Once there was a keyboard, then a touchscreen. Today there is a voice. A magnetic, robotic voice is becoming the helpful right-hand of Millennials, the caring assistant of busy Gen Xers and the quick memo reminder for Baby Boomers.

According to TechCrunch, 41.7 million people are using Siri, 23.2 million people are using S Voice, 19.8 million people are using Google Text-to-Speech, and while Microsoft Cortana is used by around 700k people, home assistants have stepped triumphally into the market reaching an interesting share — Google Home is already used by 4.7 million people and Amazon Alexa by 2.6 million.

How are people using voice assistants?

Numbers are speaking loud and clear. Since voice search is no more a buzzword, but a growing trend, marketers should better know:

  • what are all these people searching and doing with virtual assistants?
  • how often and for which purposes do they use them?
  • which technologies and devices do they prefer?

There is still a bigger question marketers should be wondering about. The Question. I will get back on this at the end of the article. Now, follow me. 🤓

In this infographic, Quill.com collected several data about how people use voice assistants. In a glance, you will see which commands are the most used, how different generations are performing different tasks through these technologies, how to use virtual assistants to be more productive, and which are the strengths, weaknesses, and differences between the most widespread solutions.

Not surprisingly, online search is the second kind of command performed by users. Have a look below.

Content marketing in the age of voice assistants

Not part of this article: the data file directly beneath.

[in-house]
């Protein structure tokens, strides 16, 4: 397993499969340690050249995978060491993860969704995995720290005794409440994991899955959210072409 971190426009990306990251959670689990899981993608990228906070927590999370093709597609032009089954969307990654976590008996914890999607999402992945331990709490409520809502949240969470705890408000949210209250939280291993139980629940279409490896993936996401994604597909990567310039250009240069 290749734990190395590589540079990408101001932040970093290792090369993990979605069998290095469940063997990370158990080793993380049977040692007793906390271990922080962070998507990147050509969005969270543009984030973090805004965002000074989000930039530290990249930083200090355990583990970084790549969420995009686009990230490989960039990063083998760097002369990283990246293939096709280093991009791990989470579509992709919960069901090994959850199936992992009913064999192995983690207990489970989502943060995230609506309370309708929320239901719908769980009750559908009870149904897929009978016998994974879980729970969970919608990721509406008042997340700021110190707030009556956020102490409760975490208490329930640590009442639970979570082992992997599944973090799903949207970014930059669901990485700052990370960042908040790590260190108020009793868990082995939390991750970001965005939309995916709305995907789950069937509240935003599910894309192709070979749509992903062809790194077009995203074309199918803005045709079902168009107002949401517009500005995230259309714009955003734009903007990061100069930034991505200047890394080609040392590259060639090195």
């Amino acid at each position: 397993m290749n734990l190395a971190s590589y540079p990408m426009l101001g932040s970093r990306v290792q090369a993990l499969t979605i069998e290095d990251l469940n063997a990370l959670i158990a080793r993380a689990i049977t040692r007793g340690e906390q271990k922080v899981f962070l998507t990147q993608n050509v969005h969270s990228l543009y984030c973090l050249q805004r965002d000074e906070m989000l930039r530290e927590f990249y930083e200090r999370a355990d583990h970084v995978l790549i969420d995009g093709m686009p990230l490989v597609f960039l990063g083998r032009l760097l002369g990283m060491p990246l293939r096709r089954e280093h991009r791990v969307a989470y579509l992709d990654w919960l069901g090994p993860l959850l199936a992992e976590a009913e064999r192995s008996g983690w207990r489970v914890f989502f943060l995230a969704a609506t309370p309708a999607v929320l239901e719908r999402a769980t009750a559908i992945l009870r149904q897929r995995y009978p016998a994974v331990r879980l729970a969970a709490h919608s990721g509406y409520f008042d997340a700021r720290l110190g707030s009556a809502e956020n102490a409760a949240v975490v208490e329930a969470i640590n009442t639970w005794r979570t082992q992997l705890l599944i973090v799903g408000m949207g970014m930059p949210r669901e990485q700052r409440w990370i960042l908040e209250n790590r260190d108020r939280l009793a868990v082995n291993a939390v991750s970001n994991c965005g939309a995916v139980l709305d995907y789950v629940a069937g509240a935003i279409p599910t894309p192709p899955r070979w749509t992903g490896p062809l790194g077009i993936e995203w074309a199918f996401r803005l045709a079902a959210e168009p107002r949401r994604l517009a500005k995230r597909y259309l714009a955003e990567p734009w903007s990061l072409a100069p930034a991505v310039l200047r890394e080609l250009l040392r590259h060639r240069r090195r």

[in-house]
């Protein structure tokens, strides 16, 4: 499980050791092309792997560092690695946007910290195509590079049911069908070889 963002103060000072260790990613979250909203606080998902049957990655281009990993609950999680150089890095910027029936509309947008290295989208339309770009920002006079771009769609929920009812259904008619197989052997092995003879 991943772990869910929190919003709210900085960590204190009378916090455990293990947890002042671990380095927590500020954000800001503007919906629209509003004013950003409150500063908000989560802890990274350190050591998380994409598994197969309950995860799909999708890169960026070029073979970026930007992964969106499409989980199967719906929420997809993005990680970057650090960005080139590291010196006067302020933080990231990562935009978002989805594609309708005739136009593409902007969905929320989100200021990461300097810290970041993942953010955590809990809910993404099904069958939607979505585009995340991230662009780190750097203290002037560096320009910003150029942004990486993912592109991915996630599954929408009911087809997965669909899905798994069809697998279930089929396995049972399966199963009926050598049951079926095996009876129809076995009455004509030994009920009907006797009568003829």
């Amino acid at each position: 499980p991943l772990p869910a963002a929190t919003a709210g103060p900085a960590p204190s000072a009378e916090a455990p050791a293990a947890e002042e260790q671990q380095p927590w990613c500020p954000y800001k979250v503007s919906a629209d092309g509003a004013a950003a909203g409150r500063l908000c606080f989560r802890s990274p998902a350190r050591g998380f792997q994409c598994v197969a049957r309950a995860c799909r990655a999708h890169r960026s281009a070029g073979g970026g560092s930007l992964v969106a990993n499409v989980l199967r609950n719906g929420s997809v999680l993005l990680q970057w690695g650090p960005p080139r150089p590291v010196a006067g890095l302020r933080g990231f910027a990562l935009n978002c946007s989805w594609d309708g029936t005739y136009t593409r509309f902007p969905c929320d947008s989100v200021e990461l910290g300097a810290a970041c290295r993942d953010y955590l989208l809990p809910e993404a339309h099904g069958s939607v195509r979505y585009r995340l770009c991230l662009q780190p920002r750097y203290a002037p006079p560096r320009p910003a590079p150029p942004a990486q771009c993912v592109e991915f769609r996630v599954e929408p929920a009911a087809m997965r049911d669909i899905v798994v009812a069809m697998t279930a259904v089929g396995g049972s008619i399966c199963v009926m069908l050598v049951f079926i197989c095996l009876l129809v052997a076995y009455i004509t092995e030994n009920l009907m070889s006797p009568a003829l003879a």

If content marketing is still a thing, it’s time to start thinking about screen-less interactions and to start redesigning content for users who don’t actually read content — but listen to it. And it makes a lot of difference.

Listening and reading are pretty much similar cognitive processes. But they are not the same thing. Most of the times conditions and degrees of attention are different.

Moreover, you have to optimize your content and think its format in order to be picked by machines as a result of a voice search — and you have to think about this technical filter. It’s not like you are going to talk your readers yourself. Nope. A robotic voice will pick your pages and read them, only if the algorithms behind the voice assistant value your content suitable enough for their user.

So, the big question is: how to write good content for voice search?

Here at WordLift, we have studied, written and experimented a lot about this subject. You may find useful the selection of articles below. If you need more, don’t miss our free webinar on machine-friendly content we registered with Scott Abel.

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